There have been very, very few exceptions since then — and today I don’t make any exceptions to this fundamental “rule.”

Why?

I believe you deserve to get paid based on the results you create!

Now, with deciding to work on royalties, I’ve focused on the copy and marketing strategies that have had a direct and measurable impact on revenues.

And I’ve gotten pretty good — which pays off.

This past weekend, I got a check from my top current client.

It was the royalties for a campaign that started just about two months ago.  The campaign had done so well, they wanted to get me some royalties from it right away.  So they sent me 50% of my earned royalties from the campaign’s first 30 days.

The check was bigger than my entire annual income in the job I had when I first discovered copywriting!

And that was only half the royalties from one month’s sales!

Oh, and I’d gotten a fee to do that project — the royalties I earned were above and beyond the fee, starting with the first $1 in sales.  (My standard agreement.)

THAT is the power of royalties.

I didn’t work any harder.  In fact, I think I only spent about 50 hours total on the copy for that campaign.  But because it did so well for the client, they were more than happy to cut me a big check for my royalties, and will be happy to keep cutting me similar checks over the next couple months as the royalties are officially “earned.”

Now let’s get to the “how” part of the question…

I’m putting together all my greatest “pay for performance” secrets for copywriters…

For now, the notes are going to be used to create a presentation for a private (and very expensive) mastermind for copywriters.  But who knows, maybe I’ll share them with you in some other form soon…

In the mean time though, I wanted to point you toward some of my most relevant work on royalties — that’s out there, yours, free for the taking, right now.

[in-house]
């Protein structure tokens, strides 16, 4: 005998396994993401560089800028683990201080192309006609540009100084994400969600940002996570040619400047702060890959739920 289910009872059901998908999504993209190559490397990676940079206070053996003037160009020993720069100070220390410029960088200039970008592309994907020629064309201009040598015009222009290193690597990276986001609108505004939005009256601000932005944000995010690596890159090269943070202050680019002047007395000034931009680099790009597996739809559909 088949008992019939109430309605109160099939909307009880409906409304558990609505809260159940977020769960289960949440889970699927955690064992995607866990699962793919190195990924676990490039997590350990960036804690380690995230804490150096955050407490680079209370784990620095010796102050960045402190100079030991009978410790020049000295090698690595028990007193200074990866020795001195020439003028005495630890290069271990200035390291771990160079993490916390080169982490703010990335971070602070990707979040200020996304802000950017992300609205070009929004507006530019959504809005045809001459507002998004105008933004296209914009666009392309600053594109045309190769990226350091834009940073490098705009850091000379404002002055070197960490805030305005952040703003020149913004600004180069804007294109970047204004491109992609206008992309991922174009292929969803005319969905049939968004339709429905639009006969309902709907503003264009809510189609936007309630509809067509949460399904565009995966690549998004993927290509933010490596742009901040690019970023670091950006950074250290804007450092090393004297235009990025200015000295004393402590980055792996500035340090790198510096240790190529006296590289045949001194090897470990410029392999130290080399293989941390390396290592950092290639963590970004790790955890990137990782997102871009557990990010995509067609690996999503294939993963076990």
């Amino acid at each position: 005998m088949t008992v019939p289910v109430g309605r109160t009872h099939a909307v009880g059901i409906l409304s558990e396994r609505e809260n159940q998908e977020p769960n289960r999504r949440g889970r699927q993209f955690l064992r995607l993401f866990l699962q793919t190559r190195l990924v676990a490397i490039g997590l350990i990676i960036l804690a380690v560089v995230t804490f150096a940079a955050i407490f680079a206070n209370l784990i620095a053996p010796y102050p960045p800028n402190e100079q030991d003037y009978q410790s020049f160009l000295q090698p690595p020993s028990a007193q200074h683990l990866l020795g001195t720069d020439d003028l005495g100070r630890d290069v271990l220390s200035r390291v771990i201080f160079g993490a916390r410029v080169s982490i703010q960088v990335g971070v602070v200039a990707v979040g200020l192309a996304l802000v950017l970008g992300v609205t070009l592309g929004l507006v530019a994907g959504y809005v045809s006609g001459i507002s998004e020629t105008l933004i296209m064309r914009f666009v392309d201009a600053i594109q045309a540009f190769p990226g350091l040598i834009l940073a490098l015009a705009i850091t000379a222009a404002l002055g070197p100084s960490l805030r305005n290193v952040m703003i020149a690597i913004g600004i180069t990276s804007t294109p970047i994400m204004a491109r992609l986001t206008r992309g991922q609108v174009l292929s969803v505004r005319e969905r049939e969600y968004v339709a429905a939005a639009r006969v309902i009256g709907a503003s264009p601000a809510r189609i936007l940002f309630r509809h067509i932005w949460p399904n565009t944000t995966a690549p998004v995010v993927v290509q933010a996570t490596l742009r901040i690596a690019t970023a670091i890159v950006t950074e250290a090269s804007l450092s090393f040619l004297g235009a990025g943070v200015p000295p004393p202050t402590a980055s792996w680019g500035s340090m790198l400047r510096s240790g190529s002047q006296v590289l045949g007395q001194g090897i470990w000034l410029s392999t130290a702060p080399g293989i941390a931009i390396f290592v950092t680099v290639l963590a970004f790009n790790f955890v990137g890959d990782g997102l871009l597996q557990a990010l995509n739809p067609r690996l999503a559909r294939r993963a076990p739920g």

Here are some of my top articles on copywriting royalties:

Copywriting Royalties: How To Get Them (written for AWAI in 2011)

Copywriting Royalties: How To Get Them, Part 2

Copywriting Royalties: How To Get Them, Part 3

Copywriting Royalties: Make Sure You Don’t Get Screwed

… There are certainly more available to someone with a curious mind, and the ability to do a site search of the Breakthrough Marketing Secrets website using Google.  But those articles together are more than a great introduction to copywriting royalties, and how to get them.

I also reveal some additional secrets in my book, The Copywriter’s Guide To Getting Paid.  If you haven’t picked up a copy, you can still get it free if you just pay shipping.  It’s where I reveal all the secrets behind running a successful freelance copywriting business (it’s NOT about the craft of copywriting).

Here’s what I’ll tell you, in conclusion.

If you’re a marketer looking to work with the world’s best copywriters, be ready to pay for performance.  Most of us will only work on those terms (though the specifics of each writer’s deal structure varies).

And if you’re a copywriter, consider setting the rule for yourself.  Decide to only work on projects where you can be paid based on performance.  Figure out what clients will work on those terms, and how to get them the best result.  Then, the sky is the limit!

Yours for bigger breakthroughs,

Roy Furr